Each member state of the EU is required to have its own, independent data protection authority (DPA). The EU Treaties say so not just once but twice. Determining the precise jurisdiction of those authorities has become an issue of some significance in the past year, and that's exemplified in a Court of Justice of the European Union (CJEU) case that's worth watching: Weltimmo.
Weltimmo concerns a website that was established by Hungarians and was directed at the Hungarian market but based in neighboring Slovakia, reported by The Privacy Advisor back in 2012. The Hungarian DPA imposed a fine upon Weltimmo for unauthorized data processing activities, and the CJEU is now being asked a couple of questions that relate to the validity of that fine under EU law.
The first question concerns Article 28(1) of the Data Protection Directive, which provides that member states’ DPAs "are responsible for monitoring the application within its territory of” national data protection law. The court has been asked whether this means that Hungarian data protection laws can or cannot apply to Weltimmo, a property-dealing website established in Slovakia that advertises Hungarian property and where Hungarian property owners have forwarded their personal data to a server belonging to the operator of the Weltimmo website in Slovakia.
The second question relates to Article 4(1) of the Data Protection Directive. This article states that national laws will apply to “processing … carried out in the context of the activities of an establishment of the controller on the territory of the member state.” The CJEU is being asked whether this means that Hungarian data protection law will apply to the operator of a property-dealing website established only in Slovakia where that website “also advertises Hungarian property whose owners transfer the data relating to such property probably from Hungarian territory to a … server … for data storage and data processing belonging to the operator of the website.”
In the context of both questions, the court is being asked to consider the significance of a number of factors, including that the Slovakian website was directed at Hungarian territory and that “the owners of the undertaking established in Slovakia have their habitual residence in Hungary."
But Weltimmo isn't the only case in which the CJEU has looked at jurisdiction.
In Google Spain, the CJEU held that a country’s laws would apply “when the operator of a search engine sets up in a member state a branch or subsidiary which is intended to promote and sell advertising space offered by that engine and which orientates its activity towards the inhabitants of that member atate." On foot of this judgment, a number of Europe’s DPAs have now initiated enforcement actions against other large American data controllers. The Belgian DPA, for example, has determined that Facebook, Inc., which is based in the U.S., “must … be considered as the only controller” of its Belgian users' data, not Facebook Ireland. The Belgian DPA used this finding to assert jurisdiction and issue recommendations to Facebook. Facebook is disputing the assertion, promising to “review the recommendations … with our European regulator, the Irish Data Protection Commissioner…”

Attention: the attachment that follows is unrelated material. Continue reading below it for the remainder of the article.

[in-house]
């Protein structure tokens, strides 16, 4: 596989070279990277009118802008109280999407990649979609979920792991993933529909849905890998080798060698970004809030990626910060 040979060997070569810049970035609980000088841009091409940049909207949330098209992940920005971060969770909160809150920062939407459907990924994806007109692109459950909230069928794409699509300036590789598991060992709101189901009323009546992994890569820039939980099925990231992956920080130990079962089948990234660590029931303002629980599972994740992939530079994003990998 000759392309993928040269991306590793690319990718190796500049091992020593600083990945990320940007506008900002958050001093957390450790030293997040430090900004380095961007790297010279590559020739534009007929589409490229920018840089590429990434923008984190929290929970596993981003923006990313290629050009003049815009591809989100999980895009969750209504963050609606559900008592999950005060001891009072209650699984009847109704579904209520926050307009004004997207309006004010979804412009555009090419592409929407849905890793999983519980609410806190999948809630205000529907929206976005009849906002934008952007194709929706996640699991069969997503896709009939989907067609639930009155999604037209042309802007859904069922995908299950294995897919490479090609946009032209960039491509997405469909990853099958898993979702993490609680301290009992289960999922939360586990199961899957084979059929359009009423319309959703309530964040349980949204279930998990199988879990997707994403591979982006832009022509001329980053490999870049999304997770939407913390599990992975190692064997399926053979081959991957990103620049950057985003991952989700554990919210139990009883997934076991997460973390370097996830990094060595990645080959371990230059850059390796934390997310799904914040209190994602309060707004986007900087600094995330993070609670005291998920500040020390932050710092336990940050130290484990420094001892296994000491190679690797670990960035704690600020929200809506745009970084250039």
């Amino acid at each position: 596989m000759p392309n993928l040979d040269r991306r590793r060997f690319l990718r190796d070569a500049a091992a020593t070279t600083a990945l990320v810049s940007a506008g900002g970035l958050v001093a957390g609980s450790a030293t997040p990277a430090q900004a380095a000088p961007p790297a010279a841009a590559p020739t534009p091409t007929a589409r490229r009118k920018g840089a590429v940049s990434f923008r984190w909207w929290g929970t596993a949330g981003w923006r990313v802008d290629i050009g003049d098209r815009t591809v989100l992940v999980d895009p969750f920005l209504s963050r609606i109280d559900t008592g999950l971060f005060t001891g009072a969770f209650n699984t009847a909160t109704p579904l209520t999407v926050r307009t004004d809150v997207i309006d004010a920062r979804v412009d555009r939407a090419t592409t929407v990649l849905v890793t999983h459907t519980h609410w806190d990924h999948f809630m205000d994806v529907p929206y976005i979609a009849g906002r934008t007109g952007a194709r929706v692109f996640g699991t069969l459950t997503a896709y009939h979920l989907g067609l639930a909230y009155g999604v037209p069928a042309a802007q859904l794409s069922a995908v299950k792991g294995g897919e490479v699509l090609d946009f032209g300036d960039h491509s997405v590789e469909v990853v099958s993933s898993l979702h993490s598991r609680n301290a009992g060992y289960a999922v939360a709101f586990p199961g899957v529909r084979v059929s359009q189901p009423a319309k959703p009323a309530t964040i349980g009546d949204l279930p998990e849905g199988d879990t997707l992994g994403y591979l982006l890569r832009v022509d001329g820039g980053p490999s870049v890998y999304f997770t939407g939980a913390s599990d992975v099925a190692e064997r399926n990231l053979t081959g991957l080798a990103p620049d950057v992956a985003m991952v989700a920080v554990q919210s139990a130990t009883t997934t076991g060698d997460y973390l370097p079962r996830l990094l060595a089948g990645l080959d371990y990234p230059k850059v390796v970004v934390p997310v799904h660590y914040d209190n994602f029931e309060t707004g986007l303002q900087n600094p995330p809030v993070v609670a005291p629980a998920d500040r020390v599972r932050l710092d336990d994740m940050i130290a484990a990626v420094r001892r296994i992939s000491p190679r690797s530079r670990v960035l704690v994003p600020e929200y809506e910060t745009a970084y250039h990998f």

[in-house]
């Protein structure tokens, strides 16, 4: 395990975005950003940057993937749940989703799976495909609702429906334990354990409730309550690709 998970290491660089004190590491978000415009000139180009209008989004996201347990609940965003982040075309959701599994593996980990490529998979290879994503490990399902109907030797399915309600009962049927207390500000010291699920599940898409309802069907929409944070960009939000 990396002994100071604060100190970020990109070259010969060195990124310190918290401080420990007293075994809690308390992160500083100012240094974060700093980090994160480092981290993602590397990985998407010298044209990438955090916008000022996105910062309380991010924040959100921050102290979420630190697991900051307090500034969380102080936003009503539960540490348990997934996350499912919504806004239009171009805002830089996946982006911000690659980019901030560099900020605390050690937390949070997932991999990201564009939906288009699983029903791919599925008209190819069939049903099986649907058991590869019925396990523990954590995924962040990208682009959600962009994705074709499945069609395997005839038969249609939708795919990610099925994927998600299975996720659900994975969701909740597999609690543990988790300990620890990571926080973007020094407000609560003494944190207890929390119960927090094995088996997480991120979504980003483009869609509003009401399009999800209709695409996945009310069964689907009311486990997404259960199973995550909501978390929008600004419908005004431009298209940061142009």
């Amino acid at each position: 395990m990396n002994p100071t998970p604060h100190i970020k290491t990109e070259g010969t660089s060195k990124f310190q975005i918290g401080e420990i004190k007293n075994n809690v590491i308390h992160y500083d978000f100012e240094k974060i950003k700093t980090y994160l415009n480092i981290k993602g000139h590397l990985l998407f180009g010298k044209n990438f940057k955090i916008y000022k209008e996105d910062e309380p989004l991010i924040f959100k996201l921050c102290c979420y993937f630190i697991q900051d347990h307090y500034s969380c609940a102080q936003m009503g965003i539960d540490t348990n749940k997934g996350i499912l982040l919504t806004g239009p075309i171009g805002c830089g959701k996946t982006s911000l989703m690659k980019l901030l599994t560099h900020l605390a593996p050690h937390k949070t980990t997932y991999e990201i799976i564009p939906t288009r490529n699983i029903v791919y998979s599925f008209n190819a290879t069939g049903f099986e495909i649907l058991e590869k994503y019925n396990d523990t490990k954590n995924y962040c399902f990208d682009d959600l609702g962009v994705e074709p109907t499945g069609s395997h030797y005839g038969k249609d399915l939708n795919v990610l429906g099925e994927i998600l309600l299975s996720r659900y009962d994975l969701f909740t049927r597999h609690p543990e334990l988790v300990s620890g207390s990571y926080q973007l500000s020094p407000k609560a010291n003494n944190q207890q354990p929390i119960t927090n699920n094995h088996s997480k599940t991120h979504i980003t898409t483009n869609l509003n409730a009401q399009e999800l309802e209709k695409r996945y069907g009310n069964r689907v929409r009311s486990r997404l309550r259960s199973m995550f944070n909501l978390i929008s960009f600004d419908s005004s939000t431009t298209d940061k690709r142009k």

The jurisdiction of European DPAs is again being considered by the CJEU in Schrems, in which the court is being asked whether the Irish DPA “is absolutely bound” by a finding of the EU Commission that the so-called Safe Harbour Principles provide adequate data protections for EU citizens when data is transferred to the U.S. or whether the Irish DPA should “conduct … her own investigation” into the transfer of data from the EU to U.S.
Both Schrems and Weltimmo were heard in March of this year. The different advocates general are due to give their separate opinions in Schrems on 24 June and the following day in Weltimmo. Those opinions may ultimately inform the judgment of each court, but each court’s judgment will be its own. Schrems has, so far, received more attention, but judgment in Weltimmo may ultimately prove to have longer term significance. This is because Weltimmo raises issues that are of particular relevance to the EU’s ongoing debate about the reform of its data protection laws. One is the obsolescence of the EU’s existing laws.
In a 2003 decision, Lindqvist, the CJEU held that “one cannot presume that the community legislature intended the expression transfer (of data) to a third country to cover the loading … of data onto an Internet page, even if those data are thereby made accessible to persons in third countries with the technical means to access them." It will be interesting to see whether the CJEU takes a similar approach to the application of that directive within the EU or whether it considers that the coming into force of the right to data protection provided by the EU Charter of Fundamental rights has reinvigorated the existing law. Any judicial pronouncements on the obsolescence of the existing law may increase pressure on the EU’s legislature to reform.
Another aspect is the relationship between the supervision of data protection and the EU’s single market. Article 16 of the Treaty on the Functioning of the EU requires that the EU legislate not just for data protection, but also for “the free movement of data." Judgment in Weltimmo may give some indication of how the CJEU thinks the EU should go about doing so.
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